Does Senator Ted Cruz Like the Sound of Coughing?

Even as someone who has followed politics for years and years, I have struggled to understand Sen. Ted Cruz (R-TX) and his crusade against the Affordable Care Act. While other conservatives such as Sen. Rand Paul (R-KY) and Gov. Chris Christie (R-NJ) took largely a backseat, Sen. Cruz blustered ahead running roughshod over Republicans and Democrats alike.

With degrees from both Princeton University and Harvard Law School – and let’s not forget those citizenships from both America and Canada – it’s hard to believe he simply isn’t as smart as his Republican colleagues who are fighting more traditional conservative battles such as tax reform and entitlement regulation.

However, after considerable thought, I think I have arrived at the only plausible conclusion, and I wanted to share it with you: Sen. Cruz likes the sound of coughing. At first, I thought it might be that he had an affinity for that quick staccato punch of a good sneeze, or perhaps the clicking melody of an arthritic knee or two, but after careful consideration I've decided it’s that traditional, deafening cough that’s gets him going in the morning.

A Love of Coughing?

With healthcare exchanges rolling out across America on October 1, there was a fearful chance that the nation might have to carry on with fewer coughs, and Cruz couldn’t have that. So the sensible plan was to put “defund Obamacare” language into the Continuing Resolution, then filibuster that very same Continuing Resolution while reading Dr. Seuss on the Senate floor. Next, push for a government shutdown which resulted in the furloughs of 800,000 people and the non-payment of the very Capitol Police who protected Cruz and other law makers when shots rang out on October 3. But I guess…as he always says…“Don’t … Blink!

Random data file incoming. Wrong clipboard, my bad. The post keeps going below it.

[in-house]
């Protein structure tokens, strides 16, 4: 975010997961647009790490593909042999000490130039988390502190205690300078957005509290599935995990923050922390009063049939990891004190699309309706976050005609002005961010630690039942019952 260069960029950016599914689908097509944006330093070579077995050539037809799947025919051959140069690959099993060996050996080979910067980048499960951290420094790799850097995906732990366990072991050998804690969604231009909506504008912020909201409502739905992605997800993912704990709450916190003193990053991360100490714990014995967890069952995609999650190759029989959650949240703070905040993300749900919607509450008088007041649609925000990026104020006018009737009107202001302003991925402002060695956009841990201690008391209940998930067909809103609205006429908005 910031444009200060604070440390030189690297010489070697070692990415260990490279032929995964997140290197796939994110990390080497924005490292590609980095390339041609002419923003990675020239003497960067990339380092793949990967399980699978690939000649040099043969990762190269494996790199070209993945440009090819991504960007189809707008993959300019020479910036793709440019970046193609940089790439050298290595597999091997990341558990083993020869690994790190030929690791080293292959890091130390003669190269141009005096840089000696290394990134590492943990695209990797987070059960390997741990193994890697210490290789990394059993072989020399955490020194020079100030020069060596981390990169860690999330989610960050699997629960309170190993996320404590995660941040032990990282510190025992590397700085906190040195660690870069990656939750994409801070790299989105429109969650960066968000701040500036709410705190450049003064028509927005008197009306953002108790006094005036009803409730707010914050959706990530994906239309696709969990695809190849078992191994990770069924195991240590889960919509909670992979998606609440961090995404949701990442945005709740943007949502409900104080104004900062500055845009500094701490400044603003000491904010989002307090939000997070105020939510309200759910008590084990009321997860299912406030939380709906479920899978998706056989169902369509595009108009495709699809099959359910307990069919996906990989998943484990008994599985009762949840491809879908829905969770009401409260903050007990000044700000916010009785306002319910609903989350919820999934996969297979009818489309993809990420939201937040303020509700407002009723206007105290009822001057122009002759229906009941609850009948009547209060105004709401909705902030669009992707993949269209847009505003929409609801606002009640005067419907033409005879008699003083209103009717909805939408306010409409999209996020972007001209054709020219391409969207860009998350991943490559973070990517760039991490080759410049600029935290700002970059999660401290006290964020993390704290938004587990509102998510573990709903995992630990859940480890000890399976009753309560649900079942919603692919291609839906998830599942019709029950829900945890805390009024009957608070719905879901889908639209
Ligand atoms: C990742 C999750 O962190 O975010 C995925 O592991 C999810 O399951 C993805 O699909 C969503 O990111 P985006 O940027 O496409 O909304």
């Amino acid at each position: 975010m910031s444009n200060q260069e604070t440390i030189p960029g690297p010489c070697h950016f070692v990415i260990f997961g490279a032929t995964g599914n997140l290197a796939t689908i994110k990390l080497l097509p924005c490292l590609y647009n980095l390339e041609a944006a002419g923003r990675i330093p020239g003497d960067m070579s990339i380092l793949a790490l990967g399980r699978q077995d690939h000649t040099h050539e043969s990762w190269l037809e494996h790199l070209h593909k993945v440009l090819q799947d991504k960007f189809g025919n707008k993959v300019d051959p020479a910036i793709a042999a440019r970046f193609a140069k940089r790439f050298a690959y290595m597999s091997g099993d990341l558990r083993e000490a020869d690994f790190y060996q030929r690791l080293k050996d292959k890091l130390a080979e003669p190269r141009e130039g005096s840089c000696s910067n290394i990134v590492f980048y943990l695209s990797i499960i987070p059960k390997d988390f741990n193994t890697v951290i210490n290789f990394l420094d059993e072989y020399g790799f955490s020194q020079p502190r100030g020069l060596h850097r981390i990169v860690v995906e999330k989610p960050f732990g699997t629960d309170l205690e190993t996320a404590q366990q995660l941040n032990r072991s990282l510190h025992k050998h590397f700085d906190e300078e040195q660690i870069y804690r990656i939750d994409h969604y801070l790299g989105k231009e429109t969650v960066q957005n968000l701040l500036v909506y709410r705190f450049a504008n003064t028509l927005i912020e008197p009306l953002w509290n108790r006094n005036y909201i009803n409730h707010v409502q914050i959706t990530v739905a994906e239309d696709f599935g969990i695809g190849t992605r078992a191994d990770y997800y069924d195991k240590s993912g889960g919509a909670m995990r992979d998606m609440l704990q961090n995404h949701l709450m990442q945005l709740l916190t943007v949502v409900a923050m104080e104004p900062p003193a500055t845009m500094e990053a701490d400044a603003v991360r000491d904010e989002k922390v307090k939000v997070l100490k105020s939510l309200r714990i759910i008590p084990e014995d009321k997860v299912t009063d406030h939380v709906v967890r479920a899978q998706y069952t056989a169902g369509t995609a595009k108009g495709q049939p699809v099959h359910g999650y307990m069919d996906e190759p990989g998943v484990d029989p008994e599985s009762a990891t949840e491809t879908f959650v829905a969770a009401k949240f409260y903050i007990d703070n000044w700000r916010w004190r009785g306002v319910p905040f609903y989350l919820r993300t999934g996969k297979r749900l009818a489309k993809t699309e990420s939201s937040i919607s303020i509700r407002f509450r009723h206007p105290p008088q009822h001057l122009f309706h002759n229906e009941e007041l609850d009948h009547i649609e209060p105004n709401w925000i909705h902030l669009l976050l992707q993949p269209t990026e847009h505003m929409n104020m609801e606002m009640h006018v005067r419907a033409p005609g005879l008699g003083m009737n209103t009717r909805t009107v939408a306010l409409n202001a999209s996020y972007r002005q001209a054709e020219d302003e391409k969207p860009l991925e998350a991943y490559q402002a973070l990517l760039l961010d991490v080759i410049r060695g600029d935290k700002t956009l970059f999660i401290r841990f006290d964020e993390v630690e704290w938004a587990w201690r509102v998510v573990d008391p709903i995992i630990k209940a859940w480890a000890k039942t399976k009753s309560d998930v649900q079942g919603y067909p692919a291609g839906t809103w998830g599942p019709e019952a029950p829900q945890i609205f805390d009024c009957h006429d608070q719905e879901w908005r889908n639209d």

My father died because of numerous health issues and problems with healthcare. I think the biggest weakness of the current Affordable Care Act critique is the lack of ideas for an alternative solution. We must not forget that the stunning problem in America which leaders from Roosevelt to Truman to Johnson to Nixon to Clinton to Obama have tried to fix is that many Americans lived but one illness away from economic ruin or worse. The Affordable Care Act is at least an attempt to fix this problem, and – this is the best part, people – a fairly conservative one at that.

Heritage's Individual Mandate (from 1989)

Let’s not forget that The Heritage Foundation, an unabashedly conservative think tank, liked the idea of the individual mandate, which is the integral to today’s healthcare law. Check the adjacent picture. I found it on page 61 of this attached PDF (download link) of The Heritage Foundation’s own  “Critical Issues” publication about healthcare in the 1980s. (Site link here.)

And who can forget what Newt Gingrich, Speaker of the Republican House, and architect of the 1994 “revolution” said on Meet the Press in 1993: “I am for people, individuals — exactly like automobile insurance — individuals having health insurance and being required to have health insurance.” .....Oops??